Salem Planning Commission rejects solar farm project

Salem Planning Commission rejects solar farm project

Nearby homeowner Greg Dye (at podium) questions developer representative Peter Davis at Tuesday night’s Salem Planning Commission meeting.  Photo by Bruce Kropp.


The Salem Planning Commission has unanimously voted against a special use permit to allow the development of a solar farm on a 120-acre site on the southwest corner of South College and Kell Street just outside the city limits.

The developer Salem Solar Energy, LLC ran into opposition from neighbors in the area. One of those testifying was Brenda Lowe.

“I was told yesterday that I should’ve known that I was living near agriculturally zoned property and I did know that.  But that’s not what this is being used for.  It’s for something entirely different.  I don’t think it’s an asset to our neighborhood.  And to be honest I resent the fact, I understand you have jurisdiction on the area I live in, but please remember I don’t vote in the city of Salem.  I have not been given that right.  But you have been given the right to tell me how my neighborhood will be used, and I’m not happy.”

Others in the neighborhood also expressing opposition were Brian Hood, Richard Clark, and Greg Dye. Only the current property owner spoke in favor of the project.

A representative of Salem Solar Energy, LLC Peter Davis said they had tried to address the concerns of neighbors that were presented at the last special use permit hearing one and a half years ago when another developer wanted to complete the project. He promised to leave all trees in place, place the panels further away from the homes and provide slat fencing to block the view.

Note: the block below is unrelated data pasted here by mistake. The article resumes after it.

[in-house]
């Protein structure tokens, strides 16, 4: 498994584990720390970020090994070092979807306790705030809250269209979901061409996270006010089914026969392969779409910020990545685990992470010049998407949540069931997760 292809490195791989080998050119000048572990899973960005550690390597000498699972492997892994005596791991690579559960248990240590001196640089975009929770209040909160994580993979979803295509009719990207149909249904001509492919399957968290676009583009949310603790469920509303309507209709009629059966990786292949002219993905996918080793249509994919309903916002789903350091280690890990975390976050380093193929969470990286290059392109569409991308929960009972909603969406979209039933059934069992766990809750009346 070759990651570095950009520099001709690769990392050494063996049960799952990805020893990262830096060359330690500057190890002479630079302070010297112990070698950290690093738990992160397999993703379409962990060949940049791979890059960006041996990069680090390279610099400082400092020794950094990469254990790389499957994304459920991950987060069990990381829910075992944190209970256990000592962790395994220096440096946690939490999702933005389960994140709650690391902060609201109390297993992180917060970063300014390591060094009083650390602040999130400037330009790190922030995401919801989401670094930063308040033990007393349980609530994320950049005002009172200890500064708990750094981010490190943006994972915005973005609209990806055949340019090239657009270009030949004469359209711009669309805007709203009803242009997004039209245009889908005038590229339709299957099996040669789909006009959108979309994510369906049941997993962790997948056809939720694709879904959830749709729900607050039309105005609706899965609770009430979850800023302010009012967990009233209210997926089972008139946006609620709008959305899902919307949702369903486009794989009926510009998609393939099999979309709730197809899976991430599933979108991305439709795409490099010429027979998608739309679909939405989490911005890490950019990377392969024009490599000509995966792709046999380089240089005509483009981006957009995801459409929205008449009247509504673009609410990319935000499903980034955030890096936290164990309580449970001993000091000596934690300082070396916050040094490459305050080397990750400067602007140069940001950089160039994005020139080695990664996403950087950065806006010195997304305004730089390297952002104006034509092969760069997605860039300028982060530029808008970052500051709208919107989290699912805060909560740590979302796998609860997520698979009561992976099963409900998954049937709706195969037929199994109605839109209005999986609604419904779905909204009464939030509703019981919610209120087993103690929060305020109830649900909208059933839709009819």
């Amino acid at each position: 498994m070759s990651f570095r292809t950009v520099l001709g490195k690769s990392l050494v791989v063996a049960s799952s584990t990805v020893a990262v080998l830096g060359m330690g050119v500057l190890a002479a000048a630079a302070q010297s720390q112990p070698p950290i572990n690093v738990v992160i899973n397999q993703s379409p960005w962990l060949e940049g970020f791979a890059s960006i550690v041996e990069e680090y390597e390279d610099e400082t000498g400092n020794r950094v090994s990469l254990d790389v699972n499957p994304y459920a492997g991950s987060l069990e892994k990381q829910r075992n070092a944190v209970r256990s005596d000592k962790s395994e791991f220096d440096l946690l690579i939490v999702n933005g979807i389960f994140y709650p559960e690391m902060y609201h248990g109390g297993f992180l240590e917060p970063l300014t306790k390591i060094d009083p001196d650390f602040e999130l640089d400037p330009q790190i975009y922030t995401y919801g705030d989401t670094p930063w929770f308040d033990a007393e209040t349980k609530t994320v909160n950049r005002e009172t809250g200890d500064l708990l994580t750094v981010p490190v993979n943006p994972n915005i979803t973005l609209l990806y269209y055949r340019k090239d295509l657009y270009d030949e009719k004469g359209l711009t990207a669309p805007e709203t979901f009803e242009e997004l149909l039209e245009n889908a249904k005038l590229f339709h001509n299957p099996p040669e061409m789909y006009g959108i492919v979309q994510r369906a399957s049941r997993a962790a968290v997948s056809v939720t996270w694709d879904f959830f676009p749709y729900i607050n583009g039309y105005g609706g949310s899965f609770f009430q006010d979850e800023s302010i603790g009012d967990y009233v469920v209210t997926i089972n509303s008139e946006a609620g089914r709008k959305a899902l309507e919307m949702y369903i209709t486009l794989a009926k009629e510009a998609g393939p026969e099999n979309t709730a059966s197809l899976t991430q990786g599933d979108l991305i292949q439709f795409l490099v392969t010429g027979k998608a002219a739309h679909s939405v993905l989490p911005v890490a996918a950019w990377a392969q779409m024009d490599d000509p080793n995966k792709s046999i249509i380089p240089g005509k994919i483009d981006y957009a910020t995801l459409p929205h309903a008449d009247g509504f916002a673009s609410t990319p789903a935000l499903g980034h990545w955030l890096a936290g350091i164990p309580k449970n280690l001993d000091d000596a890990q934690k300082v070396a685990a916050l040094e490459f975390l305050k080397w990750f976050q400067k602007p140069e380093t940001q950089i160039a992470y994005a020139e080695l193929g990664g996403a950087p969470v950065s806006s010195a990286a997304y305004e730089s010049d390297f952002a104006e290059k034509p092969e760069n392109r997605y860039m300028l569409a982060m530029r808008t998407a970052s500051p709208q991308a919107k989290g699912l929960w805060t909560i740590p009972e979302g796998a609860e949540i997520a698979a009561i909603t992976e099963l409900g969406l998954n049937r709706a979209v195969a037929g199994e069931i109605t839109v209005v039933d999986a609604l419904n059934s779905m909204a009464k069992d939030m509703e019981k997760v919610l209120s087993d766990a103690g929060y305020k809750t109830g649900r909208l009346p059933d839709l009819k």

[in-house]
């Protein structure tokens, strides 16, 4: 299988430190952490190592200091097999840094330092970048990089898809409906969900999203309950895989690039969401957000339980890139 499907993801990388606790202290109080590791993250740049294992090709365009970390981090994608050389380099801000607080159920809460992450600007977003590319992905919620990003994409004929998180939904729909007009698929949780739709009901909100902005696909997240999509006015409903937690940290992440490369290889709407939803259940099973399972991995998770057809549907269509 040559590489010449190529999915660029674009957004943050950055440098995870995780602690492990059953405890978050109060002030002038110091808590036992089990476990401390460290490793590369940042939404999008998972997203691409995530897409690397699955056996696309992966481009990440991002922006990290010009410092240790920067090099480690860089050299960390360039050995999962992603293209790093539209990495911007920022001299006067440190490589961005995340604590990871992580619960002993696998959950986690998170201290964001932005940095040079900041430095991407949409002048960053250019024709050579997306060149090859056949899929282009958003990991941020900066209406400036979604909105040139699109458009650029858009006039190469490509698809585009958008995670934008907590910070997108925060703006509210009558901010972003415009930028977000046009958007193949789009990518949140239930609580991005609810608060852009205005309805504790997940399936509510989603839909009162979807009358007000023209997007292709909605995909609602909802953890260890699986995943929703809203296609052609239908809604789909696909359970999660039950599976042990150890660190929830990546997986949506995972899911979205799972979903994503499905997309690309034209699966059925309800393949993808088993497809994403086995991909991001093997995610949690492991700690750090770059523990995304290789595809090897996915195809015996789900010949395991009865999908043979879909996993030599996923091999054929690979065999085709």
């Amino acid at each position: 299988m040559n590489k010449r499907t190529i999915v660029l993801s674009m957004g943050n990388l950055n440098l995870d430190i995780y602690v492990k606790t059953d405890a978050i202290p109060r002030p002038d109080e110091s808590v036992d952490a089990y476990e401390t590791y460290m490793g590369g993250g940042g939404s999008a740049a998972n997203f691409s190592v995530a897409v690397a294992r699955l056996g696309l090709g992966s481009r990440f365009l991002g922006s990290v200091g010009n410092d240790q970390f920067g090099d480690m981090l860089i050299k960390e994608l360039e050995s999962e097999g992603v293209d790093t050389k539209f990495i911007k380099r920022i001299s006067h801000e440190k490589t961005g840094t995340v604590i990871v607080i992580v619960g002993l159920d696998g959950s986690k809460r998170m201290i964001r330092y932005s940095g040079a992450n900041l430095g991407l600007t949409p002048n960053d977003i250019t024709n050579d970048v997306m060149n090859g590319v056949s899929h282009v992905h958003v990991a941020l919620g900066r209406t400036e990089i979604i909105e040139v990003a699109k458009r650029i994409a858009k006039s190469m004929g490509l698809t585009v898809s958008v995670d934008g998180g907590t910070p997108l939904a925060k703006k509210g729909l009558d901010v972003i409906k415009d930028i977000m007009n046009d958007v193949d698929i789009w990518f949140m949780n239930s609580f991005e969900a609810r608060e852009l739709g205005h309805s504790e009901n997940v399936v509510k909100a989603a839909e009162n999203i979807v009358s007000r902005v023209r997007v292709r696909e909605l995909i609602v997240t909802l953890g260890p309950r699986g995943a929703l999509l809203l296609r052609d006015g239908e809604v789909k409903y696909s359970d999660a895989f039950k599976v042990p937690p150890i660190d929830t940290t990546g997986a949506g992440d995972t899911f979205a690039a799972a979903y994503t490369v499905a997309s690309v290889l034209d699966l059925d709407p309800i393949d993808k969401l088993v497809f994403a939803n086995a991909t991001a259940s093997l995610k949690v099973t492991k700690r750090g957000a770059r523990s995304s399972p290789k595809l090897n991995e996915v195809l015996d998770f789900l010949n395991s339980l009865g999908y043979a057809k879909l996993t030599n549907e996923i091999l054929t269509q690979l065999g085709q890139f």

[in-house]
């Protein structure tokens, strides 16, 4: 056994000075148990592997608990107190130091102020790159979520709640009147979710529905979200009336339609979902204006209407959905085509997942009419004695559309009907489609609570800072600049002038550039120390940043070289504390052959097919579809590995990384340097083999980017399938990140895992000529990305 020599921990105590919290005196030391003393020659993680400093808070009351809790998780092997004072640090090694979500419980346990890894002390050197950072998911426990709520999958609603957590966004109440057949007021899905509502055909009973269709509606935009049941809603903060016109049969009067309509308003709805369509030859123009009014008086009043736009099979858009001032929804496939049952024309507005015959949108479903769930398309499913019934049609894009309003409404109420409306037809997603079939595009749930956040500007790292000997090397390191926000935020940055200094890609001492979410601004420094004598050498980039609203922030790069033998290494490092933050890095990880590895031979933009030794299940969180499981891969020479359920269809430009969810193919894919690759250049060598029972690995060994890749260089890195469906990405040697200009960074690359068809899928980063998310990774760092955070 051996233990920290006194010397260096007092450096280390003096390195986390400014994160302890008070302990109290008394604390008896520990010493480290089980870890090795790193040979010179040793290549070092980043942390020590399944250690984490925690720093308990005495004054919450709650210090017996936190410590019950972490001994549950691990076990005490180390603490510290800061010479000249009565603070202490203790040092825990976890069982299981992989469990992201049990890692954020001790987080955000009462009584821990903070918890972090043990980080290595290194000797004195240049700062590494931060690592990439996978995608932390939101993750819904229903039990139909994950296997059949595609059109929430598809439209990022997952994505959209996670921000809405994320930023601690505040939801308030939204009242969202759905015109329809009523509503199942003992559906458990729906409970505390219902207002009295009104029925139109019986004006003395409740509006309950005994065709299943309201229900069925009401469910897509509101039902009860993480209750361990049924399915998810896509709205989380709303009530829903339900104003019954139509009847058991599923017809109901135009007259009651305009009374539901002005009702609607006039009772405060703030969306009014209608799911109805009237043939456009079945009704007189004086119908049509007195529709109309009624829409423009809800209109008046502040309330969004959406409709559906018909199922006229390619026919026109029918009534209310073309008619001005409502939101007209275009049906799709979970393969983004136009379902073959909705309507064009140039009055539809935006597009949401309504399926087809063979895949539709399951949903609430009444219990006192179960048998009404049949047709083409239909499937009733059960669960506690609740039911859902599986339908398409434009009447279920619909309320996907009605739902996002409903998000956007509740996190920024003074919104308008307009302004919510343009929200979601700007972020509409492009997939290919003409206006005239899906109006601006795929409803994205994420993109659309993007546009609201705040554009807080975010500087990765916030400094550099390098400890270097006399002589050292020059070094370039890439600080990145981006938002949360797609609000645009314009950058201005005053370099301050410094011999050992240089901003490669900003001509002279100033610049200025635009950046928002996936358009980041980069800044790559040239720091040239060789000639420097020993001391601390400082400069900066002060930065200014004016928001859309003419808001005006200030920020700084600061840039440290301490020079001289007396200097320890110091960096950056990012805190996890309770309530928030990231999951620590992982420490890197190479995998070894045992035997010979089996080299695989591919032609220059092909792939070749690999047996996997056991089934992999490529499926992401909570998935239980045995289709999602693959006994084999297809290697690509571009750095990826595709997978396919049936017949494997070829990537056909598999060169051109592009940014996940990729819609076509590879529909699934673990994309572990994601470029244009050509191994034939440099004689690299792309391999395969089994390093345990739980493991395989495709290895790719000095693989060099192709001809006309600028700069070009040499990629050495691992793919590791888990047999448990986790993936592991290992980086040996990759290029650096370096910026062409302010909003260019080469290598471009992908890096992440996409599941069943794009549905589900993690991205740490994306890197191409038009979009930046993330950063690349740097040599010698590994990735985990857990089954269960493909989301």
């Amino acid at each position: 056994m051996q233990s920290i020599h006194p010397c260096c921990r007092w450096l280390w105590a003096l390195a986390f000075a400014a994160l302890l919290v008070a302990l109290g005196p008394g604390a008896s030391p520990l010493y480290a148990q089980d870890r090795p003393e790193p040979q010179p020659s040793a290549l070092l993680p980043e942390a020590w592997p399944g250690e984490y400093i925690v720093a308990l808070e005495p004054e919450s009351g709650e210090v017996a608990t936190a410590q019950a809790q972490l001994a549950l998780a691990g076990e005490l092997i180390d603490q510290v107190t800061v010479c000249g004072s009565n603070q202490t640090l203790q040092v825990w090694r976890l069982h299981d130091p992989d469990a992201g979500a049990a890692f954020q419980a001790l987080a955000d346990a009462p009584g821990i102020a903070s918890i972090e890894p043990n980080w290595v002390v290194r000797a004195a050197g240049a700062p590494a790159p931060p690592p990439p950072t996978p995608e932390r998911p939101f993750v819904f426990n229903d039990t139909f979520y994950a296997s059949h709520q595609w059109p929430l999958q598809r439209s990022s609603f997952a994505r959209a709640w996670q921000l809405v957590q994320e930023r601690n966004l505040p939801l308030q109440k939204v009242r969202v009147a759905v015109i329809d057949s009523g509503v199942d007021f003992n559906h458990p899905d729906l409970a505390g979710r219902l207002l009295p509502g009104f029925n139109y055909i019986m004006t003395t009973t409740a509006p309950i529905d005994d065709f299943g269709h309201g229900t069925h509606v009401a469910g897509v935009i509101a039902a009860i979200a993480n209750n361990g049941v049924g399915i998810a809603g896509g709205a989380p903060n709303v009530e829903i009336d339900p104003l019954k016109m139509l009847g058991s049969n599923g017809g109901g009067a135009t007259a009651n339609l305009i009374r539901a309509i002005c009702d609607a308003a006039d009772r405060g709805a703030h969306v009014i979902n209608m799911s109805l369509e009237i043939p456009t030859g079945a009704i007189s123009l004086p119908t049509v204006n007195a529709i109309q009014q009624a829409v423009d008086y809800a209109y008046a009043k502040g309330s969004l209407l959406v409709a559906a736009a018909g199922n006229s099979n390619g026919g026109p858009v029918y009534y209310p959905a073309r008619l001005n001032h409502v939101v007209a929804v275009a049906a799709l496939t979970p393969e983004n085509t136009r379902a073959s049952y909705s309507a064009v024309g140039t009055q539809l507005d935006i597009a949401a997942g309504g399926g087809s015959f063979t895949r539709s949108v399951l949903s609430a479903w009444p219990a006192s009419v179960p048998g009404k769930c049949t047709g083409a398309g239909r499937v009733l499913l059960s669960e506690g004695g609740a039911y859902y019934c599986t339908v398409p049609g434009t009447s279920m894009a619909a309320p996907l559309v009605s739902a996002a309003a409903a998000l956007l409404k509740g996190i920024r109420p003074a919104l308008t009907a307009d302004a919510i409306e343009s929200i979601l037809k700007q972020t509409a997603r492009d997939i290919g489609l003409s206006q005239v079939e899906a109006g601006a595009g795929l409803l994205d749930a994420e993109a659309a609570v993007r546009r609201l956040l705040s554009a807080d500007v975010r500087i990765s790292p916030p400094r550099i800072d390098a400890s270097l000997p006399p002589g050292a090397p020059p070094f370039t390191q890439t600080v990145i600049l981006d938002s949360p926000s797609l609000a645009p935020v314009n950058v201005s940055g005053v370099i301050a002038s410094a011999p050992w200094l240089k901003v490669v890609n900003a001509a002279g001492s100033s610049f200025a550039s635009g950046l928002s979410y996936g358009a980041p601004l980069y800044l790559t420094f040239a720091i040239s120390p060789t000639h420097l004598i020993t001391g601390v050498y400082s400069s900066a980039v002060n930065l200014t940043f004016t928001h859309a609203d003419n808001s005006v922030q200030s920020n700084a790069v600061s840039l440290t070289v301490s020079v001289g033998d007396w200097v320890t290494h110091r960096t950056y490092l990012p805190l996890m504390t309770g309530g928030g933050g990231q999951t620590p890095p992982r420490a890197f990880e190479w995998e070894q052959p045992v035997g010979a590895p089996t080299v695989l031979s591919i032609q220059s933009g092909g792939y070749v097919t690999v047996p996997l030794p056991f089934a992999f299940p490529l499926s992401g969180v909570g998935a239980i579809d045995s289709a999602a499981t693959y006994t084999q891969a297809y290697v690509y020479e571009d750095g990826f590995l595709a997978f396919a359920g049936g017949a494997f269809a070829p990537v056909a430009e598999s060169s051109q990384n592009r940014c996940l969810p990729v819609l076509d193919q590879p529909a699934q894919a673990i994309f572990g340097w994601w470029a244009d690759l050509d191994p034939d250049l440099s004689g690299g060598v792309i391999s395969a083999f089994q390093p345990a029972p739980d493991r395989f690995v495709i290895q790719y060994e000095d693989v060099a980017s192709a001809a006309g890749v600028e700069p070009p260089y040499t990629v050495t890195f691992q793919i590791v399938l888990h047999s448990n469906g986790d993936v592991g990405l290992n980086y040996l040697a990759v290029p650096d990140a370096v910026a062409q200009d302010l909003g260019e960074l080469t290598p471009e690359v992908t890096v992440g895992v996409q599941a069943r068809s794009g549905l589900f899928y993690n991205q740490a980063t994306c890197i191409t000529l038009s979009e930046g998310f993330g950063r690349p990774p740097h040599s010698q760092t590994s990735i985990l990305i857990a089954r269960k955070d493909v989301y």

Davis explained how they picked the site.

“After we identified Illinois as a market we would like to be in the next thing would be showing all the places in Illinois that have the best solar radiance.  And obviously a lot of southern Illinois has better sunlight hours compared to northern Illinois.  And we picked this specific site because of utility infrastructure.  There is a 69 KD line that accommodates projects of this size.”

The action of the planning commission is final for the city of Salem, with any appeals having to go to court.

The owner of the property, Rehkemer Trust, indicated they would continue to try and sell the property.

Before the vote, Chair Rick McCullum read off other uses that could be considered for the property both with and without a special use permit, some which would be more intrusive.